When your child starts preschool, you will naturally be worried about how well they will settle and whether they will enjoy the preschool experience. It may be the first time they have been out of your care, and your child may also be worried about making friends and learning how to deal with new situations as they arise.
Experiencing conflict in preschool is normal, as conflict is a normal part of life that everyone experiences on some level. The difference between your child experiencing conflict in preschool and you experiencing conflict with a co-worker in your workplace is that you have learned the tools required to successfully navigate past conflict and understand how to put healthy boundaries in place and seek help if required.
Your preschooler has all of these skills to learn, and sharing space with lots of other rambunctious, tenacious, opinionated preschoolers is a great way to start learning conflict resolution skills. Here are some ways you can support your child to develop the skills they need to navigate conflict in the preschool environment:
Discuss Boundaries Ahead Of Time
Before your child starts preschool, discuss boundaries in a light-hearted, informal way. You don't want to make your child feel anxious, but it's important they understand what's expected of them and what they should expect from others. You may want to talk about how a lot of rules at home should also be adhered to at preschool, such as taking turns, privacy in the bathroom and using kind, respectful language. Ask your child if there's anything they're concerned about, and discuss the importance of listening to other people's feelings and opinions even if they differ from your child's.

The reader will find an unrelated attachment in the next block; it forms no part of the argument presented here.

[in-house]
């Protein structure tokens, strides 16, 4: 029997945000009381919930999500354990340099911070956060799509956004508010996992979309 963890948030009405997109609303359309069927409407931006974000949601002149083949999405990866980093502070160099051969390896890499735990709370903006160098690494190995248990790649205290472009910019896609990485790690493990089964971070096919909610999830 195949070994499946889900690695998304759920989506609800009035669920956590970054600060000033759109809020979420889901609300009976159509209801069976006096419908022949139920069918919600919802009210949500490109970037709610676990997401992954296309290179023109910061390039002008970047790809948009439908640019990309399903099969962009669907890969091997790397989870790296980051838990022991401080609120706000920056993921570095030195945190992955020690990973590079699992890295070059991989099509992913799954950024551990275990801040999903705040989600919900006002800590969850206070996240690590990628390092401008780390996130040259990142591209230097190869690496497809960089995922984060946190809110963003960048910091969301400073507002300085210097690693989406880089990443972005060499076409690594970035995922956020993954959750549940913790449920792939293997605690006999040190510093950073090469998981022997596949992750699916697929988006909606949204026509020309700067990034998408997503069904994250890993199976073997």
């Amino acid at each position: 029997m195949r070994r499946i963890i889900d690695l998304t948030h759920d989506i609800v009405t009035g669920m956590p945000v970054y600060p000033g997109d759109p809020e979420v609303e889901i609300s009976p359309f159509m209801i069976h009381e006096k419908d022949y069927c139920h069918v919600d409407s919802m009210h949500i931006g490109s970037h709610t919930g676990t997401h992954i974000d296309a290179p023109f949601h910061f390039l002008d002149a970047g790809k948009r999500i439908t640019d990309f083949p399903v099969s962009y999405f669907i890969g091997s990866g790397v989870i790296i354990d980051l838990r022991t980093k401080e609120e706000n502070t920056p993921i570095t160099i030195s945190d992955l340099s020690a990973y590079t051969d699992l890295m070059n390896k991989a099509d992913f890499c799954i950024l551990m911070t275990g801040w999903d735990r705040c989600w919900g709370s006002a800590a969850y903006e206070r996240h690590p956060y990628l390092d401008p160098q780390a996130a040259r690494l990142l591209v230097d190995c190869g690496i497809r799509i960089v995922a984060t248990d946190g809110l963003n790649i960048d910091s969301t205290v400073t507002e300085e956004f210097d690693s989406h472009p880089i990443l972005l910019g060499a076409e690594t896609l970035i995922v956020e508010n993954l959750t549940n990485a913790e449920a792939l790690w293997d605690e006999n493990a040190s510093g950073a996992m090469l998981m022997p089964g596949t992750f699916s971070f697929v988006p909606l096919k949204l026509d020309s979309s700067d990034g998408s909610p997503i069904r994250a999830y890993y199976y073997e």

Give Them The Words
Don't assume your child will know what to say to another child when conflict arises. It's likely you have intervened in many conflict scenarios up until this point, so they've never had to take care of these types of problems themselves. Discuss common areas of conflict in a preschool environment, such as having a toy taken from them, being pushed or being called an unkind name, and give them short sentences they can use to deal with these situations and feel empowered.
Help Them Identify A Safe Person
Most conflicts at the preschool stage are minor and easily resolved between the children, but if there is ever a situation where your child feels unsafe, they need to know what to do. Ensure they understand they can go to any member of staff in the preschool with their problem. Help them to feel confident doing this by including them in discussions with a few members of staff where you verbally confirm they are happy for your child to go to them if they have a problem.
Giving your child some tools to manage conflict will help them feel secure and settled in their preschool, and you can also give yourself some peace of mind by discussing the preschool's conflict resolution and child safety policies with a member of staff. For more information about preschools, contact a facility near you.